"An American Ninja Warrior prayed over us..."

"If you truly want to honor God with whatever you do, you have to ask yourself, 'will this, whatever it may be, bring honor and glory to God? Or to myself?'"

Ricky Giao Vu is no stranger to physical pain. Facing over nine surgeries in his lifetime including the repair of a twisted colon at age seven and a collapsed lung at eighteen, Ricky's life has been nothing short of a miracle. Now a 22-year old contestant on the upcoming 7th season of NBC's American Ninja Warrior, Ricky is using his platform to proclaim the name of Jesus Christ, and is determined to face his trials both spiritual and physical head on.

Ricky, you're an actor; you've been signed with an agency before. Why do American Ninja Warrior at this point in your career?

Well honestly, the entertainment industry in Atlanta has been growing a lot, but on my end it's been pretty slow with auditions. My sister is a big fan of the show, and she just turned me onto it. She said she could see me competing. I was like, well, I'll give it a shot. So I went to a ninja core gym to see if I was capable enough--

A ninja core gym?

Yeah, it's like a CrossFit gym, but they have obstacles there. I surprised myself with what I was able to do. So I filled out a twelve-page application and put together a three-minute submission video to showcase my athletic stuff, my testimony and my personality, and lo and behold, I was blessed to get the part. When I got the call, I flipped out- I was like, man; this is going to be good exposure as an actor. It was really a great outlet to open doors for me. Also I've been given an opportunity to share my story, and I hope it encourages people by showing who I am as a person, not an actor, and that I'm not significant apart from God's glory.

You have a truly unique backstory. You've overcome a lot of obstacles in your life, including nine surgeries and other physical hardships. Growing up, did you ever think you would be doing something like this?

Honestly, no (laughs). I didn't think I had the strength after my surgeries. I didn't know how well the recovery process was going to go. The fact that I made a full recovery is beyond me; I'm very grateful for that. The nine surgeries were a huge obstacle, but I overcame it, through family and friends. They pushed me through- I really wanted to give up, after about five or six surgeries. I was like man, this stinks, you know? Why is this happening to me?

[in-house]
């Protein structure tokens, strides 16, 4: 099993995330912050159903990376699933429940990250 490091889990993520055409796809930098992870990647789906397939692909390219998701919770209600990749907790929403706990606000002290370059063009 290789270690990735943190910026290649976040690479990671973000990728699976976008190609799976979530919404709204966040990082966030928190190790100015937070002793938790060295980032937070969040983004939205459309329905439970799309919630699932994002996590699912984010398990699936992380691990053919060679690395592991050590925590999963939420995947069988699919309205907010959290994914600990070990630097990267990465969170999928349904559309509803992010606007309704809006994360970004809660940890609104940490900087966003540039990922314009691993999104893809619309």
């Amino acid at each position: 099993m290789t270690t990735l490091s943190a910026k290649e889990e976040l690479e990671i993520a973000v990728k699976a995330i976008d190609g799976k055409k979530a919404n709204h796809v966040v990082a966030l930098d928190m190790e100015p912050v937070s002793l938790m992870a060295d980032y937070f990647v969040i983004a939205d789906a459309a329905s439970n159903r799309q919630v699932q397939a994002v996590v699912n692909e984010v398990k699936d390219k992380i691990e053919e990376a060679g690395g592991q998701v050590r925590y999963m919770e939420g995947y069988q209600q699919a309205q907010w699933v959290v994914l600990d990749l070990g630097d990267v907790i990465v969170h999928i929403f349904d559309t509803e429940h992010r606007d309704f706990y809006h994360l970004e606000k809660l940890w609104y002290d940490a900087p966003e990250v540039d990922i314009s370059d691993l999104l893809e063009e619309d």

Honestly, I look at it this way: I'm blessed to be alive right now. Nine times I could have died, and I'm alive. I've always been involved with volleyball, tennis, and soccer, so trying to stay active has helped with my recovery process. I wouldn't say that I've fully recovered; my lung is still weak, I have asthma from it, but my inhaler helps a lot (laughs).

What's your diet like now? Do you watch your calories?

I definitely don't watch my calories. I try to consume as many calories as possible. I'm still trying to gain some weight. But when I got on the show I was like, man, I gotta' stay light, so I stopped taking protein shakes and started taking amino acids for recovery. Eating healthy: peanut butter, rice, all that good stuff-- chicken (laughs).

On the show, you want to be more agile than heavy/stocky right?

Exactly. The best competitors on the show are rock climbers; they're slim, toned up and light.

What role has Actors Models and Talent for Christ played in shaping your outlook on the entertainment industry? How has AMTC helped you get to where you are today?

Just being a part of the alumni is pretty cool, and all the speakers that they've had for past seminars have given me really good advice on the industry. I mean, the industry is decadent; we know it. It's pretty cut throat out there as well. It's going to challenge your faith, and they tell you that going into the gate, when you participate in the SHINE convention. You just have to have a firm foundation in what you believe, and a drive and a purpose as to why you're doing it. You have to set boundaries for yourself.

I took all that advice that AMTC gave me and ran with it. Advice like, don't compromise your morals. They always say to "shine your light." That's a really big slogan at AMTC. And it makes sense; you do want to shine your light. You want to stick out like a sore thumb. Also, auditions aren't guaranteed; with booking a job, ninety percent of auditions are rejection. You have to have a tough spine. Auditioning is a job, and landing a role is a reward. These are little things to go by that I've applied to my acting and modeling career; it's helped me to become stronger. I'm more driven today because of all the advice AMTC has given me.

How physically demanding was American Ninja Warrior?

Oh man. It's hard to explain. Half of it is physical ability, and the other half is mental focus. You see that in a bunch of competitors, veterans who are back on the show every year; they make simple mistakes and they practice hundreds of times. It's really not about your athletic capabilities, because everyone on the show is athletic. It's the fact that you have to do everything perfectly, (laughs) so honestly, you have to clear your mind.